Can Crazy

The life of a farmer is hard work. The life of the farmer’s wife is harder. The farmer raises and grows the food but the wife (typically) has to cook and preserve it.

I am far more interested in becoming a farmer than a farmer’s wife, but I still believe it is important to know how to preserve my own food. I spent the last 12 hours or so canning, a hobby my grandmother (a farmer’s wife) inspired me to pursue. I really do enjoy it, but it is a lot of work!

I started as soon as I got home from church. First on the list was pressure canning some chicken stock. Normally I just freeze stock, but now that I’m sharing a freezer with two others, I need to use my space more efficiently. I must confess I’m a little intimidated by my pressure canner. I’ve used it before successfully, but I still worry it will explode on me.

While the stock cooled I moved on to apples. Manda got a half bushel through DE Local Food Exchange and I was charged with turning them into apple butter and applesauce. The hard part was coring 13 pounds of apples. Thankfully I brought Mabel the wonder blender home with me so I didn’t have to peel them as well. She puréed them beautifully! Yes, I named my blender and travel with her. She rides shotgun and always wears her seatbelt. It’s weird.


I made the purée for the apple butter first, but according to my cookbook, the best apple butter is made by cooking it very slowly. It will spend most of tomorrow in the crockpot doing just that while I run errands and I will can it tomorrow night.

At this point I realized the my jars of stock hadn’t sealed so back in the canner they went. I knew I had some time to kill so I started working on some roasted fig preserves. My dad has some fig trees in the back yard and freezes most of what he harvests to use for fig jam. I stole a bag to test this recipe. It doesn’t get any more local than that!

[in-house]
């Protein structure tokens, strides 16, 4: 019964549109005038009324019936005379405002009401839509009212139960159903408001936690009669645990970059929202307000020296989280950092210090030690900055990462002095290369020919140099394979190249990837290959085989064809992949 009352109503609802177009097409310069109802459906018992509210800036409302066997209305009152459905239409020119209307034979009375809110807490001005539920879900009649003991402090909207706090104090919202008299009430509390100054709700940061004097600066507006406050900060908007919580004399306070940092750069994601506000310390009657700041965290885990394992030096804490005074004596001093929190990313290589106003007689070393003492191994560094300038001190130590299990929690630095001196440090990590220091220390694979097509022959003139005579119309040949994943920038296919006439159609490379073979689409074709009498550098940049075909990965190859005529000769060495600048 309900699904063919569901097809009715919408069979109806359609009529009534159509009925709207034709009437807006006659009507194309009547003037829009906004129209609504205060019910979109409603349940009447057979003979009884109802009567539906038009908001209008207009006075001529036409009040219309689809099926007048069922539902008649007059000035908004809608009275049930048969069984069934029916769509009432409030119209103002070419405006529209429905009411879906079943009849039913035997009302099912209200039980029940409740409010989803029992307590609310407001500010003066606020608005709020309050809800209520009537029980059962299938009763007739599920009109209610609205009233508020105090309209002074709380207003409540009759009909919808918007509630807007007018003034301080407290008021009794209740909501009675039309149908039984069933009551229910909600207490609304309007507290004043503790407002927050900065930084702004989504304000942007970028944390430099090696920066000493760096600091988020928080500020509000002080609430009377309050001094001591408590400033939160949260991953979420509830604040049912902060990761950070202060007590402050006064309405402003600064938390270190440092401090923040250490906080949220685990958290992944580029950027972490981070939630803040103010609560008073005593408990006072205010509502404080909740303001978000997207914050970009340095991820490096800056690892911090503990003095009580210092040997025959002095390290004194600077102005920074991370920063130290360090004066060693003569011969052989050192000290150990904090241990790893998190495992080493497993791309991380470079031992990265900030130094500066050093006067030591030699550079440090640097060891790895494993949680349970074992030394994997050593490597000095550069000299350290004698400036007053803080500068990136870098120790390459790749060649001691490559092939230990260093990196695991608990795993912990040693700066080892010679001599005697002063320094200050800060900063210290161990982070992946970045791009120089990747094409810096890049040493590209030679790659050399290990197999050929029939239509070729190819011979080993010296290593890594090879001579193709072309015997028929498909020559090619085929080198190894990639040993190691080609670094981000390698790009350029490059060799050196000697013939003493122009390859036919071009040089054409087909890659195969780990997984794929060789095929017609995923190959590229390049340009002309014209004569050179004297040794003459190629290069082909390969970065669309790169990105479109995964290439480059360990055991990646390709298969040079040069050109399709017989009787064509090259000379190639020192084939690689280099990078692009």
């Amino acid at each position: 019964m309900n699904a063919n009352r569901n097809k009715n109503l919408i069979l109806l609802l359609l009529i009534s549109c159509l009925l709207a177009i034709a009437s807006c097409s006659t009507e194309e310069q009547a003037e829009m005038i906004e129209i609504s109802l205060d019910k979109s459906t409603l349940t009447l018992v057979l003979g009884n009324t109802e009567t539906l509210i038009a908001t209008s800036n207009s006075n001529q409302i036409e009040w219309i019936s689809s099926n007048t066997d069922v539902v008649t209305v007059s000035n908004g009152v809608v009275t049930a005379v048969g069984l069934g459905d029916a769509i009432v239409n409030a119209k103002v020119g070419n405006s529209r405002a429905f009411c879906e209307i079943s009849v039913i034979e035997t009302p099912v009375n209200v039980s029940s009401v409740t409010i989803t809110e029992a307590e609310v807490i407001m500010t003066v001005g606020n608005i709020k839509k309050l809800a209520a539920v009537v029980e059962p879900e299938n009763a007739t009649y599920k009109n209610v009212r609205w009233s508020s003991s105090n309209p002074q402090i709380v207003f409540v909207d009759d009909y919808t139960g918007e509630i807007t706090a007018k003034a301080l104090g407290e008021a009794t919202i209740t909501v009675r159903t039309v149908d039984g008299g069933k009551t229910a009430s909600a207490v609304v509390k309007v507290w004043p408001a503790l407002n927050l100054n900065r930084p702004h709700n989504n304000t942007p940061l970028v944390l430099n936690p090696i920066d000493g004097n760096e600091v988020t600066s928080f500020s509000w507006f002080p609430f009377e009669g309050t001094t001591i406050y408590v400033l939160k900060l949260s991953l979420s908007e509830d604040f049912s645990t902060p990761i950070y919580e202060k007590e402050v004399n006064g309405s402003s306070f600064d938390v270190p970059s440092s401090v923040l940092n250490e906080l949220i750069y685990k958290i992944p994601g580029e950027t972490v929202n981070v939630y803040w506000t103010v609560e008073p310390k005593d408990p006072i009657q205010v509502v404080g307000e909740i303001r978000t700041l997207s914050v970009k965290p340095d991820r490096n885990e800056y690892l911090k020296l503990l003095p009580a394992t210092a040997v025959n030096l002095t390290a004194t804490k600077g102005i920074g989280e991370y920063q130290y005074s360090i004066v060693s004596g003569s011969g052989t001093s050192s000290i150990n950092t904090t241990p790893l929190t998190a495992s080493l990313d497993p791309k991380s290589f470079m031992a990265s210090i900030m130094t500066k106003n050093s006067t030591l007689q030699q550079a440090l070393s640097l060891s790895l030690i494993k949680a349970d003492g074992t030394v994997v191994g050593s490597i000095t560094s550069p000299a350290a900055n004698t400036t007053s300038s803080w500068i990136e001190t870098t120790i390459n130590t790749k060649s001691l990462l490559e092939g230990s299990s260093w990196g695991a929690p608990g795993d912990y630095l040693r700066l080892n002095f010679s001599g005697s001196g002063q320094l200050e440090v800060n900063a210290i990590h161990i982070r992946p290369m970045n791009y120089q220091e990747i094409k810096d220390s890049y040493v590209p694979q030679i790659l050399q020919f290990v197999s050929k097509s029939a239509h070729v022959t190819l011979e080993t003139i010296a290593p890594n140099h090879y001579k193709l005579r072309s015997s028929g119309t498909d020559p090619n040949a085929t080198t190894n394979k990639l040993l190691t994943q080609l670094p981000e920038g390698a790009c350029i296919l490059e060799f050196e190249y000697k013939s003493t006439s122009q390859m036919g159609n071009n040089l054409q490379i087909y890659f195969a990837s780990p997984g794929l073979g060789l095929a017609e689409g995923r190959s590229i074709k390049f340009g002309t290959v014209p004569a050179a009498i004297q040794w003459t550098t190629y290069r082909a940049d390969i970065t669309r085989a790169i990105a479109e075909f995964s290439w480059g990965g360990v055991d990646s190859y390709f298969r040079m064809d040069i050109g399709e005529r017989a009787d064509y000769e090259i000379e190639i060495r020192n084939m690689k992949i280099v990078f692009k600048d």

While the figs roasted and the pressure canner cooled, I started coring my second batch of apples for the applesauce. That meant more coring, dicing, boiling, and puréeing. Just as the apples finished cooking, the figs finished roasting which was perfect since the apples needed to cool a bit before I could purée them. I turned my attention back to the figs.

They were…well done. I should have stirred them more often or taken them out sooner or something. It wasn’t pretty. But I wasn’t willing to throw out three pounds of delicious figs so I added some water, lemon juice, and a bit more sugar and cooked them down on the stove into more of a jam. The finished product is certainly not my favorite, but it’s not inedible. It will go nicely with some goat cheese or cream cheese or mixed with olive oil as a salad dressing (dad’s suggestion!), but don’t expect it as a gift any time soon.

After the figs were salvaged the apples were cool enough to be puréed and canned. It was my only true success of the day. All six jars sealed on the first try! Only three of the four jars of stock sealed (after the second processing) and five of the six jars of figs sealed. Which is pretty good given I’m still very much a novice when it comes to canning. Tomorrow I’ll tackle the apple butter and maybe some lemon curd.

Also, Manda stopped by today and brought me some cheese crackers for the batch of dough I’d made for her. Delicious!

4 thoughts on “Can Crazy

  1. Thanks for this post. I just started reading The Encyclopedia of Country Living and I went straight to the food preservation section. Tonight I sliced and froze the last of this seasons kiwis which we bought today at the farmers market. It was a tiny amount but I wanted to give it a try. Canning is next on my agenda.

    • I’ve never tried freezing kiwi. Please let me know how it turns out! Canning is a lot of work, but very satisfying. “Food in Jars” is a great reference book and all of the recipes are small batches so you don’t have to worry about a lot of waste if something goes wrong. “Canning and Preserving for a New Generation” is another good one.

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